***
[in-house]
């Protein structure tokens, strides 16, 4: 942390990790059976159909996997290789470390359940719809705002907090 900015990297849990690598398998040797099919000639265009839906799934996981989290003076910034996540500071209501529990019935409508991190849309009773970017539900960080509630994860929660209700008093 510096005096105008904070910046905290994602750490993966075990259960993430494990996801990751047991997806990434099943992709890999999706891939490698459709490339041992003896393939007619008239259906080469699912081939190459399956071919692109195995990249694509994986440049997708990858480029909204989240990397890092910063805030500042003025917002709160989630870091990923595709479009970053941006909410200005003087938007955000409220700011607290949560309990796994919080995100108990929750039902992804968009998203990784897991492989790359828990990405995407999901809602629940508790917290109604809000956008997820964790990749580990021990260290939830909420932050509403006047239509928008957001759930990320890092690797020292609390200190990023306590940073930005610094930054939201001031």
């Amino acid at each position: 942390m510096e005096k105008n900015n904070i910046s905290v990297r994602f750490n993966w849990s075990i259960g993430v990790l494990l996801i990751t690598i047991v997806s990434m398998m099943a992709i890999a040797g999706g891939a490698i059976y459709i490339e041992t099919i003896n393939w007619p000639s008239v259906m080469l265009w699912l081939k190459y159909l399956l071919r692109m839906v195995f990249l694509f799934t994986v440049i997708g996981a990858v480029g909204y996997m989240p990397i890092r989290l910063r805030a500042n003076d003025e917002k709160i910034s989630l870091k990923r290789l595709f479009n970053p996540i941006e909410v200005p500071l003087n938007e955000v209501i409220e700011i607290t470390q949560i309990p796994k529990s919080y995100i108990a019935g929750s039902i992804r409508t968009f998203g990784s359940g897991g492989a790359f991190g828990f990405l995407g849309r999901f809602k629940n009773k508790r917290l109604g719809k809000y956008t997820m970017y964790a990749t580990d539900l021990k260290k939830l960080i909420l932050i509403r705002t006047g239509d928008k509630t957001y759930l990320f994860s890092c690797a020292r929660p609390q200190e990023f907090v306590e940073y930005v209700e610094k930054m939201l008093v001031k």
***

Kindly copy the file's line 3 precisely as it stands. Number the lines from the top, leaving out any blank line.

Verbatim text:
């Amino acid at each position: 942390m510096e005096k105008n900015n904070i910046s905290v990297r994602f750490n993966w849990s075990i259960g993430v990790l494990l996801i990751t690598i047991v997806s990434m398998m099943a992709i890999a040797g999706g891939a490698i059976y459709i490339e041992t099919i003896n393939w007619p000639s008239v259906m080469l265009w699912l081939k190459y159909l399956l071919r692109m839906v195995f990249l694509f799934t994986v440049i997708g996981a990858v480029g909204y996997m989240p990397i890092r989290l910063r805030a500042n003076d003025e917002k709160i910034s989630l870091k990923r290789l595709f479009n970053p996540i941006e909410v200005p500071l003087n938007e955000v209501i409220e700011i607290t470390q949560i309990p796994k529990s919080y995100i108990a019935g929750s039902i992804r409508t968009f998203g990784s359940g897991g492989a790359f991190g828990f990405l995407g849309r999901f809602k629940n009773k508790r917290l109604g719809k809000y956008t997820m970017y964790a990749t580990d539900l021990k260290k939830l960080i909420l932050i509403r705002t006047g239509d928008k509630t957001y759930l990320f994860s890092c690797a020292r929660p609390q200190e990023f907090v306590e940073y930005v209700e610094k930054m939201l008093v001031k």